15- or 20-year fixed-rate mortgage advantages:
- A popular option for refinance loans
- May offer lower interest rates compared to 30-year fixed-rate mortgages
- It's possible to build equity faster with a shorter loan term
- You can be mortgage debt-free in less time
15- or 20-year fixed-rate mortgage disadvantages:
- A shorter loan term can result in a higher monthly payment
- Higher payments could shrink how much home you can afford when buying
Best for: Homebuyers and refinance borrowers who are comfortable with supporting a higher monthly mortgage payment and want to pay off their home loan faster.
If you’ve decided that refinancing your home loan is right for you, visit Credible to find personalized rates and lenders all in one place.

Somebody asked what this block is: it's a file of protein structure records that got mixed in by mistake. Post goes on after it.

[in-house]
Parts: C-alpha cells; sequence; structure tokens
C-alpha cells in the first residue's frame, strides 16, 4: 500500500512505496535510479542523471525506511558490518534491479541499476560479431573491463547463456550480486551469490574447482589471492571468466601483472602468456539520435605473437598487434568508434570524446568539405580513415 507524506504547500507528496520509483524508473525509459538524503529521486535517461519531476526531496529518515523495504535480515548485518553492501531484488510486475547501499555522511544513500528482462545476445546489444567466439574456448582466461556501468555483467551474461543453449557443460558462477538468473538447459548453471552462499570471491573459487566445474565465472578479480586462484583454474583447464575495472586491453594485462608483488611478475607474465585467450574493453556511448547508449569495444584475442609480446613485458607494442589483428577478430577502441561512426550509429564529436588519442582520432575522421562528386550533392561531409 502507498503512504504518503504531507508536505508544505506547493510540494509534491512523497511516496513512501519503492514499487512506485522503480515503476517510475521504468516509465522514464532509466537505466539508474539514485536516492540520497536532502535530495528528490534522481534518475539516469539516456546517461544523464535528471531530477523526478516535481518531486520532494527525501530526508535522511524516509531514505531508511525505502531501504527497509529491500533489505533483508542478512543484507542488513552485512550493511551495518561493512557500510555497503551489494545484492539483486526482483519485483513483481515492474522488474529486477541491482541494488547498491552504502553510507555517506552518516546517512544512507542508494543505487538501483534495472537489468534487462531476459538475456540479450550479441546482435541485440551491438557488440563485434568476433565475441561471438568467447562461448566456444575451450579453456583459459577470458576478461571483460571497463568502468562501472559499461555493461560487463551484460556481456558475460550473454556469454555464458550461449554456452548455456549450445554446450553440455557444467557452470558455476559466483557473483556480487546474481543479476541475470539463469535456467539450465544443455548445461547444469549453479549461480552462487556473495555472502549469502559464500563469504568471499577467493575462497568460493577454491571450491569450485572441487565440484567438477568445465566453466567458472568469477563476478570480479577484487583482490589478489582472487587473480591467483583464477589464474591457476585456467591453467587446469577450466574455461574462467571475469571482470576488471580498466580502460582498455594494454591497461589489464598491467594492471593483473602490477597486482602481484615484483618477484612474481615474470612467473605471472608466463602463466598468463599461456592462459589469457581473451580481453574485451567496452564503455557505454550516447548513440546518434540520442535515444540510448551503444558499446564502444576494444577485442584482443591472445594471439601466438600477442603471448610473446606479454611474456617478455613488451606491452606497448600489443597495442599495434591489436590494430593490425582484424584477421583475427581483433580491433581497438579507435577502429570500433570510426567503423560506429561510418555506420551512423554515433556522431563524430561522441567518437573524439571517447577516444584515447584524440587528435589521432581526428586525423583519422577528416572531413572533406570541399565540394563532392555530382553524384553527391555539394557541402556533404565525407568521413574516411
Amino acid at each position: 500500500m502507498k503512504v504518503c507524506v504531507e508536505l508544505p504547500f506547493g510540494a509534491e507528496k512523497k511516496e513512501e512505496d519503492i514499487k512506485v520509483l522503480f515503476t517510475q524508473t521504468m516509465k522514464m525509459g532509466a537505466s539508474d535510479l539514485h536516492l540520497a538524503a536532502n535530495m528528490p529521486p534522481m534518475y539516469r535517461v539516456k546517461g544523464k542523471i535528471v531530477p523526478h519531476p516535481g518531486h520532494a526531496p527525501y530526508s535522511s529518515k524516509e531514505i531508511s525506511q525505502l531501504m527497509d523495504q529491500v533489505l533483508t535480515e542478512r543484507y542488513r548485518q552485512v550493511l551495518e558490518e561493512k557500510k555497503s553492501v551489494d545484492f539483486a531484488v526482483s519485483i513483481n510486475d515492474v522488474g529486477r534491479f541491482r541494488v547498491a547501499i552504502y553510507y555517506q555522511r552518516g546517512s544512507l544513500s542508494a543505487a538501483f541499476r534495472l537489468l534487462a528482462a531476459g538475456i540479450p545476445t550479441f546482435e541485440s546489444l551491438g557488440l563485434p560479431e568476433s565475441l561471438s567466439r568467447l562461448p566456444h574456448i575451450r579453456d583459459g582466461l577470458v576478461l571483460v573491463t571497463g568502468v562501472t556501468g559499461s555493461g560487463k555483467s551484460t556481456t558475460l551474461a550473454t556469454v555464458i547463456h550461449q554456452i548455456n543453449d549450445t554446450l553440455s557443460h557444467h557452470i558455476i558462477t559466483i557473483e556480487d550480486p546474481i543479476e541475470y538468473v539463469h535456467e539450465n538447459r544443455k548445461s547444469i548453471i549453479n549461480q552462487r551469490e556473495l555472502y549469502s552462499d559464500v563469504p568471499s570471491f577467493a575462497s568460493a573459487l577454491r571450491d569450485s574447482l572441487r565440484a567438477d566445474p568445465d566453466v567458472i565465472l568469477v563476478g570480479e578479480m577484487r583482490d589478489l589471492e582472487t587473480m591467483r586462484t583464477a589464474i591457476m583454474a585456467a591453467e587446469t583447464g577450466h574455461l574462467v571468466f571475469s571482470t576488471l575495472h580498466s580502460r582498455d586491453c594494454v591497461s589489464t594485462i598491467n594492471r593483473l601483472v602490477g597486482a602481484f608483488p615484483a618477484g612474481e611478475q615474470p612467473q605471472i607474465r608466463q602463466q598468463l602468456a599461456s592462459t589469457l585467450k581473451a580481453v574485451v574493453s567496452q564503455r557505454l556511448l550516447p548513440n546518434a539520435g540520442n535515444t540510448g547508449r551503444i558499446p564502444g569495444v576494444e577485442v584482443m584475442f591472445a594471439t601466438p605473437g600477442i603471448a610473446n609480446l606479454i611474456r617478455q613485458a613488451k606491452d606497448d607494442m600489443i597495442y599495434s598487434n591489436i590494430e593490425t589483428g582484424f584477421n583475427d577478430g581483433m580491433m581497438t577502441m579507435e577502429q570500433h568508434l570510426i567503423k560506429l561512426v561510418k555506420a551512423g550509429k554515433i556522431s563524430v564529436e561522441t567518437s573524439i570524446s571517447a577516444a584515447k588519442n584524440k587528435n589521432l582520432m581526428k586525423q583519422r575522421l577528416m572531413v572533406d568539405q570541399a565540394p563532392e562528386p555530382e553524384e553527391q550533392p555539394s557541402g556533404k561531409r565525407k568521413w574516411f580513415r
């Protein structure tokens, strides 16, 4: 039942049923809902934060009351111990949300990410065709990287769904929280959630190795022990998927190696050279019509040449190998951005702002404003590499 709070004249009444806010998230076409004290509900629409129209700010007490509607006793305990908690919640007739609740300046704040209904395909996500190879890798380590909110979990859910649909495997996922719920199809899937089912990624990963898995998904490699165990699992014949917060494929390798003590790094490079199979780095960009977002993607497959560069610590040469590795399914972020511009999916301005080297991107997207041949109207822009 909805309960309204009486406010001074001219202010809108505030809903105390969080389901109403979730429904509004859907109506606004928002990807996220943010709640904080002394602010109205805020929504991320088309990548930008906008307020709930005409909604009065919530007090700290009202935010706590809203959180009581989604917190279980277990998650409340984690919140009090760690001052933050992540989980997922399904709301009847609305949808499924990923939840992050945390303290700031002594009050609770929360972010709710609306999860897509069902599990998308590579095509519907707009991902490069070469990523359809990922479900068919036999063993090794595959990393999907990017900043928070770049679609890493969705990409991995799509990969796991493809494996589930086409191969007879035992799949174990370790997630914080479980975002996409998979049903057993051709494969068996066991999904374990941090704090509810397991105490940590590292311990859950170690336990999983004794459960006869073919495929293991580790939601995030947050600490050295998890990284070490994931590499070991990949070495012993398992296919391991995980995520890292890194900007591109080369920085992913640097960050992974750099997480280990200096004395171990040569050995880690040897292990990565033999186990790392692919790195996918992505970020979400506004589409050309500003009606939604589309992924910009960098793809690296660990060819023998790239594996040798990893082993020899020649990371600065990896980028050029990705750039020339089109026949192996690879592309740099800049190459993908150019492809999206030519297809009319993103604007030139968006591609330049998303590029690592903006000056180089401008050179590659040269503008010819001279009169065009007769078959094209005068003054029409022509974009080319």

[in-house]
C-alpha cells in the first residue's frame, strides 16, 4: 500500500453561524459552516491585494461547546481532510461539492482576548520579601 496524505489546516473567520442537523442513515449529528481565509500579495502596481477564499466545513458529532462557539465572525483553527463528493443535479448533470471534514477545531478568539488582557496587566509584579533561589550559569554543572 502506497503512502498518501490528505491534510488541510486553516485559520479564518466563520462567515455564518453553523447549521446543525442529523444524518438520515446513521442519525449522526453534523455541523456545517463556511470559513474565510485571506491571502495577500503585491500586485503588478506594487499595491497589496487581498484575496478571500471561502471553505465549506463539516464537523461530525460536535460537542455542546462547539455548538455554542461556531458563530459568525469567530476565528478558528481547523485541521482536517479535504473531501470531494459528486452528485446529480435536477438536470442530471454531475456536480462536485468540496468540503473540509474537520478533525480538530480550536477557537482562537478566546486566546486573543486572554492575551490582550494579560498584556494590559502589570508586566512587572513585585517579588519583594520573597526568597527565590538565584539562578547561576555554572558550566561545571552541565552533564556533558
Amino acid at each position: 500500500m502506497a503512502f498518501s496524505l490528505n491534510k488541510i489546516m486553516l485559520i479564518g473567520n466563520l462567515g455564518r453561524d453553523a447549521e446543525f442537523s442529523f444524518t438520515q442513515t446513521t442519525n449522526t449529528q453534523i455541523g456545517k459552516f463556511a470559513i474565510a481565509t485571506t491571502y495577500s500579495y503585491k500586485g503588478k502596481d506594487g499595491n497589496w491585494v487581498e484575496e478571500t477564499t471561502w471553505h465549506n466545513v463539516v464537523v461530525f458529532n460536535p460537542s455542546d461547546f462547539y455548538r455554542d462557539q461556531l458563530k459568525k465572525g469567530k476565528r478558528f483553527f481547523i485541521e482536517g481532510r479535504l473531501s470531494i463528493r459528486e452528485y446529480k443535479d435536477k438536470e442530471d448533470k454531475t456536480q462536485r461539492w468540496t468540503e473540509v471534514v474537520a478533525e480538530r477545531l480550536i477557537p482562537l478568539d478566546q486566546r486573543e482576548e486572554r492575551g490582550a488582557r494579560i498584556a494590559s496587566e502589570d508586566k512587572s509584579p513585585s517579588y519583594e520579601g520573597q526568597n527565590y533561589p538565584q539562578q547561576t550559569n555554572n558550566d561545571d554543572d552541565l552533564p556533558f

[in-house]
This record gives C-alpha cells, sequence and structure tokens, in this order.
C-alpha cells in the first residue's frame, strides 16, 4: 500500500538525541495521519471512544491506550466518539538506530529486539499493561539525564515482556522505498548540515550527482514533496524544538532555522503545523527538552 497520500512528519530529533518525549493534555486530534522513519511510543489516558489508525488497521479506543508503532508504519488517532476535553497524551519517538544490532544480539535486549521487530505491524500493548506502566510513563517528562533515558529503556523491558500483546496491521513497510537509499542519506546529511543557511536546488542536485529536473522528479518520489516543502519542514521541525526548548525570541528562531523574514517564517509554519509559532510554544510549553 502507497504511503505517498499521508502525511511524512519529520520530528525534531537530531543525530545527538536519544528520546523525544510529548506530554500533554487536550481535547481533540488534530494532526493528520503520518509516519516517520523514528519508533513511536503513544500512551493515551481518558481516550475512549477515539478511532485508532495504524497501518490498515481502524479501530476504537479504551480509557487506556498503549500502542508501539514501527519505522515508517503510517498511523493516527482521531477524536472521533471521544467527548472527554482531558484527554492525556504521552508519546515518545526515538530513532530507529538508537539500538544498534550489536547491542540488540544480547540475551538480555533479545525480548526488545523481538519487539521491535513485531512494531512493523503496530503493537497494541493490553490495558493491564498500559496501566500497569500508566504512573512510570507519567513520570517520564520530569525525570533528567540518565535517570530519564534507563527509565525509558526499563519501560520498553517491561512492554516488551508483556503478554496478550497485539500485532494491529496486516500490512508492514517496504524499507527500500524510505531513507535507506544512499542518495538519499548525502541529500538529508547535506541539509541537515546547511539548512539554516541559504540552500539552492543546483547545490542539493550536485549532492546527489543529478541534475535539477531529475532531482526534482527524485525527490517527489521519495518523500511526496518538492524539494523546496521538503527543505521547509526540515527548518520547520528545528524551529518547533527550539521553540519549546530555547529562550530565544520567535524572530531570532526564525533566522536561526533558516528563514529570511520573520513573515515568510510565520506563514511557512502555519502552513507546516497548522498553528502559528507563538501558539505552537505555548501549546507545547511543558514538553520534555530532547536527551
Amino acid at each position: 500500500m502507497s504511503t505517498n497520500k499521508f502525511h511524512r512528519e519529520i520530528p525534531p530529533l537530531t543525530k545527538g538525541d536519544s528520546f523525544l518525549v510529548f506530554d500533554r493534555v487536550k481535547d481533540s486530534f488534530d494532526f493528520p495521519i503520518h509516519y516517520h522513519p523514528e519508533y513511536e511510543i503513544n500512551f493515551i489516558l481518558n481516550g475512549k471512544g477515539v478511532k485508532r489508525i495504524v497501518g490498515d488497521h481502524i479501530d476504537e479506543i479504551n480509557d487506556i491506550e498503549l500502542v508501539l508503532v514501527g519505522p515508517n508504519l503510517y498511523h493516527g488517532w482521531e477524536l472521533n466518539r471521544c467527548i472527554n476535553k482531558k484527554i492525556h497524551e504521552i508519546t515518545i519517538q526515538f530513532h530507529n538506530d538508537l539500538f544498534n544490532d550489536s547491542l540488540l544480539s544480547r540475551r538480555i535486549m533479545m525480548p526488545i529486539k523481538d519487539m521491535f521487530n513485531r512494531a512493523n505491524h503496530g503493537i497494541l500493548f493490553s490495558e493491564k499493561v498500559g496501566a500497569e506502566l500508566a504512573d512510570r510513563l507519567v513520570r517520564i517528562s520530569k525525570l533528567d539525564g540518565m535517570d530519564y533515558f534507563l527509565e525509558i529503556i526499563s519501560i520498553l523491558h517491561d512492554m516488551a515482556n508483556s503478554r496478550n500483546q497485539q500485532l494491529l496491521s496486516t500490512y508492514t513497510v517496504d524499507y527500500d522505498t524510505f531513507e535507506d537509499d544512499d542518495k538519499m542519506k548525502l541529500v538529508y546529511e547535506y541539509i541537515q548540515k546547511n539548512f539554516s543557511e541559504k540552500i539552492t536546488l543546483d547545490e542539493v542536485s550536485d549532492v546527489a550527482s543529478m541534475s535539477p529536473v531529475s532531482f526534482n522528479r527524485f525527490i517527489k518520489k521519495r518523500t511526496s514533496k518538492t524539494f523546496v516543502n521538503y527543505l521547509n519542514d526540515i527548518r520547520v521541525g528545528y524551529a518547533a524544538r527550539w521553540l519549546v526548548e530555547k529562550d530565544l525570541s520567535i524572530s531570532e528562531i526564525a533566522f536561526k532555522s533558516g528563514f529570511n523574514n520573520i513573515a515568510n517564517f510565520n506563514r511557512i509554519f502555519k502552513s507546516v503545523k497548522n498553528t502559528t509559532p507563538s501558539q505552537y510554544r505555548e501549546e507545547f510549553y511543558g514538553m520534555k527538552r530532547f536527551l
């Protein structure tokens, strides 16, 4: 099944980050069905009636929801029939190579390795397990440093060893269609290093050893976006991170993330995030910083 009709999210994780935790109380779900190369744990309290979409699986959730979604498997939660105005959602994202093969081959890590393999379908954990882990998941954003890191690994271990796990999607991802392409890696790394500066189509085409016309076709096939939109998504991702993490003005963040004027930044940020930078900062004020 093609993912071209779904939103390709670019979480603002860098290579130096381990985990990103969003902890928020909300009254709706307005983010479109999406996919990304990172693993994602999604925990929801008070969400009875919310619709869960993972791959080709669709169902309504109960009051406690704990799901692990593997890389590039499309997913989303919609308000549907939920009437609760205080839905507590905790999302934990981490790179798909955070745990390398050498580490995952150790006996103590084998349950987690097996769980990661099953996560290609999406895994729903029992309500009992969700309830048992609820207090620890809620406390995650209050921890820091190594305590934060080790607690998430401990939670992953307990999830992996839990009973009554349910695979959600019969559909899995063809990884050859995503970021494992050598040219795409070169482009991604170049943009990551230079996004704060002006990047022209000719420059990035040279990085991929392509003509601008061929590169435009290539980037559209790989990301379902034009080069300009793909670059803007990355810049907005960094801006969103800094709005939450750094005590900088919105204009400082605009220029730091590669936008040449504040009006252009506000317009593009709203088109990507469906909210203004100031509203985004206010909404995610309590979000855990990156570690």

3. Adjustable-rate mortgage (ARM)
Adjustable-rate mortgages or ARM loans have a low fixed rate for an initial period. Once that period ends, the rate adjusts based on an underlying index rate.
Adjustable-rate mortgage advantages:
- Monthly payments can be lower than other mortgage types initially owing to lower mortgage rates
- Depending on the loan terms, you can take advantage of a low initial rate for 5, 7, or 10 years
Adjustable-rate mortgage disadvantages:
- You could be stuck with a much higher rate once your loan adjusts
- Higher mortgage rates can translate to higher monthly payments
Best for: Homebuyers who don't plan to stay in the home long-term or will refinance to a fixed-rate mortgage before their ARM adjusts.
If you'd like to learn more about the different types of home loans available now, visit Credible.
4. Federal Housing Administration (FHA) loan
FHA loans are backed by the Federal Housing Administration. These government-backed loans can be used to buy a home or to refinance an existing FHA loan.
FHA loan advantages:
- Buy a home with as little as 3.5% down, versus the 10% or 20% down payment that may be expected with a conventional home loan